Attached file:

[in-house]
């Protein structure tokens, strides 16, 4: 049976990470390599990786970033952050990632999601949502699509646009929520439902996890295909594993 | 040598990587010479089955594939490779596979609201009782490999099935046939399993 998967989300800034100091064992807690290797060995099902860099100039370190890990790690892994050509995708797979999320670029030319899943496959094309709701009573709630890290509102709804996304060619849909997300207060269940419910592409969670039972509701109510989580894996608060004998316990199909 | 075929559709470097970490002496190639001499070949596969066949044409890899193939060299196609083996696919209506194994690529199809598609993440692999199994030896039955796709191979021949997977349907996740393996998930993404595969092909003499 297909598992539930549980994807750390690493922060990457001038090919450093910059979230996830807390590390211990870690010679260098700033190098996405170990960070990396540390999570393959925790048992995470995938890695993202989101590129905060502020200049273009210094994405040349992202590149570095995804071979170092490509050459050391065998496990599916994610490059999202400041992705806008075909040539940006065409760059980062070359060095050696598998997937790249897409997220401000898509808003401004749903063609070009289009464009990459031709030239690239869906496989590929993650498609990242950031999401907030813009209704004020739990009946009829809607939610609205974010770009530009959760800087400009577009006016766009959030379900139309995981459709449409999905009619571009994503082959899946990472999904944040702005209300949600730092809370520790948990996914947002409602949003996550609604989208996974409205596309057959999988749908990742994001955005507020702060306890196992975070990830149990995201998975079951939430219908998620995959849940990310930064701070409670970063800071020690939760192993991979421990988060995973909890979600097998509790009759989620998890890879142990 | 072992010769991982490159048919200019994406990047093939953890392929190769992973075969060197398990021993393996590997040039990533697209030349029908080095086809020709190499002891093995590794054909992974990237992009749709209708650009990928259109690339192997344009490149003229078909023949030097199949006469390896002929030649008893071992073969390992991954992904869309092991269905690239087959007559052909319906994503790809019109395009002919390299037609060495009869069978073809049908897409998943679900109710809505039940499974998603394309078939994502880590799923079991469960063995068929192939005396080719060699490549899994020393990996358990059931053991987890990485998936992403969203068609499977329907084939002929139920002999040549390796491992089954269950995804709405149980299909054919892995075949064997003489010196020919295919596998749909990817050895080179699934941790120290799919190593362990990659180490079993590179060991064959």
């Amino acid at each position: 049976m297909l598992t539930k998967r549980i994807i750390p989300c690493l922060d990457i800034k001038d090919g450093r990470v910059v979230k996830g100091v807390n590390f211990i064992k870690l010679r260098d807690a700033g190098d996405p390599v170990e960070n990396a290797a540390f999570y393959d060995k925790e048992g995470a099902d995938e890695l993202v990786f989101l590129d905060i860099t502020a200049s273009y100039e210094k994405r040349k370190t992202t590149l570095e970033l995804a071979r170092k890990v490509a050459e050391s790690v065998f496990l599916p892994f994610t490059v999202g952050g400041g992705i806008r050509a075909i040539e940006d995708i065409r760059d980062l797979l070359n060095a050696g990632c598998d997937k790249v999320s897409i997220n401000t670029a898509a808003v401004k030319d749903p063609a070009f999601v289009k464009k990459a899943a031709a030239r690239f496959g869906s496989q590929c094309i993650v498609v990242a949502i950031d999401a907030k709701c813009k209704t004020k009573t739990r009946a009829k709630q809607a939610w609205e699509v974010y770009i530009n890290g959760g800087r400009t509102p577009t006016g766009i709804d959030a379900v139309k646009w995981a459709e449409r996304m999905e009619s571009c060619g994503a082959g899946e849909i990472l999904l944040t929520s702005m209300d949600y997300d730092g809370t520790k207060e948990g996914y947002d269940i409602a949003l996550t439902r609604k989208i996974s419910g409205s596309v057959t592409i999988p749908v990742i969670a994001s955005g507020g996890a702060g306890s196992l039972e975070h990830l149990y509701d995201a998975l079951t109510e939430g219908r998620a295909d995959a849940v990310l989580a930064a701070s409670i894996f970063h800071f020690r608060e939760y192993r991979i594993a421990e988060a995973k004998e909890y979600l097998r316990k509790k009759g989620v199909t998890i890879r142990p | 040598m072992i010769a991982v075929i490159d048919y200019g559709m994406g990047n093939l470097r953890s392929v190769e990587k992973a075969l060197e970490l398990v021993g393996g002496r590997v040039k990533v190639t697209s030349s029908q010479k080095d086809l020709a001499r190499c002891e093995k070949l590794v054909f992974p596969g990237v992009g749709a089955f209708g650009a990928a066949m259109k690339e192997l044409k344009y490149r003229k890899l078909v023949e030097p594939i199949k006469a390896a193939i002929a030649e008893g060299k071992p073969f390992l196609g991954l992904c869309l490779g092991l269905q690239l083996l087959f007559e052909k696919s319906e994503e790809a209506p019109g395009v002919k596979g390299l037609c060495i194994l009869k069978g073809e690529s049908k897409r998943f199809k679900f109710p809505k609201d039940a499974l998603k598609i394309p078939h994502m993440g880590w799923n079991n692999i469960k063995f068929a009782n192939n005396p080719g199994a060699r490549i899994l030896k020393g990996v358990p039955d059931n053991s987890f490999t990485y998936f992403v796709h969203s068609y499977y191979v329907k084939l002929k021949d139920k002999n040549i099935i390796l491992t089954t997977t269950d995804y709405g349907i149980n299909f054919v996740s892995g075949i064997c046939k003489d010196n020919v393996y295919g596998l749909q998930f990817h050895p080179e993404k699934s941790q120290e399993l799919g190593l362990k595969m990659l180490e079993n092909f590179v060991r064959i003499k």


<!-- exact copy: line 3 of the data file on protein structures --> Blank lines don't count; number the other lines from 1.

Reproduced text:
């Amino acid at each position: 049976m297909l598992t539930k998967r549980i994807i750390p989300c690493l922060d990457i800034k001038d090919g450093r990470v910059v979230k996830g100091v807390n590390f211990i064992k870690l010679r260098d807690a700033g190098d996405p390599v170990e960070n990396a290797a540390f999570y393959d060995k925790e048992g995470a099902d995938e890695l993202v990786f989101l590129d905060i860099t502020a200049s273009y100039e210094k994405r040349k370190t992202t590149l570095e970033l995804a071979r170092k890990v490509a050459e050391s790690v065998f496990l599916p892994f994610t490059v999202g952050g400041g992705i806008r050509a075909i040539e940006d995708i065409r760059d980062l797979l070359n060095a050696g990632c598998d997937k790249v999320s897409i997220n401000t670029a898509a808003v401004k030319d749903p063609a070009f999601v289009k464009k990459a899943a031709a030239r690239f496959g869906s496989q590929c094309i993650v498609v990242a949502i950031d999401a907030k709701c813009k209704t004020k009573t739990r009946a009829k709630q809607a939610w609205e699509v974010y770009i530009n890290g959760g800087r400009t509102p577009t006016g766009i709804d959030a379900v139309k646009w995981a459709e449409r996304m999905e009619s571009c060619g994503a082959g899946e849909i990472l999904l944040t929520s702005m209300d949600y997300d730092g809370t520790k207060e948990g996914y947002d269940i409602a949003l996550t439902r609604k989208i996974s419910g409205s596309v057959t592409i999988p749908v990742i969670a994001s955005g507020g996890a702060g306890s196992l039972e975070h990830l149990y509701d995201a998975l079951t109510e939430g219908r998620a295909d995959a849940v990310l989580a930064a701070s409670i894996f970063h800071f020690r608060e939760y192993r991979i594993a421990e988060a995973k004998e909890y979600l097998r316990k509790k009759g989620v199909t998890i890879r142990p | 040598m072992i010769a991982v075929i490159d048919y200019g559709m994406g990047n093939l470097r953890s392929v190769e990587k992973a075969l060197e970490l398990v021993g393996g002496r590997v040039k990533v190639t697209s030349s029908q010479k080095d086809l020709a001499r190499c002891e093995k070949l590794v054909f992974p596969g990237v992009g749709a089955f209708g650009a990928a066949m259109k690339e192997l044409k344009y490149r003229k890899l078909v023949e030097p594939i199949k006469a390896a193939i002929a030649e008893g060299k071992p073969f390992l196609g991954l992904c869309l490779g092991l269905q690239l083996l087959f007559e052909k696919s319906e994503e790809a209506p019109g395009v002919k596979g390299l037609c060495i194994l009869k069978g073809e690529s049908k897409r998943f199809k679900f109710p809505k609201d039940a499974l998603k598609i394309p078939h994502m993440g880590w799923n079991n692999i469960k063995f068929a009782n192939n005396p080719g199994a060699r490549i899994l030896k020393g990996v358990p039955d059931n053991s987890f490999t990485y998936f992403v796709h969203s068609y499977y191979v329907k084939l002929k021949d139920k002999n040549i099935i390796l491992t089954t997977t269950d995804y709405g349907i149980n299909f054919v996740s892995g075949i064997c046939k003489d010196n020919v393996y295919g596998l749909q998930f990817h050895p080179e993404k699934s941790q120290e399993l799919g190593l362990k595969m990659l180490e079993n092909f590179v060991r064959i003499k």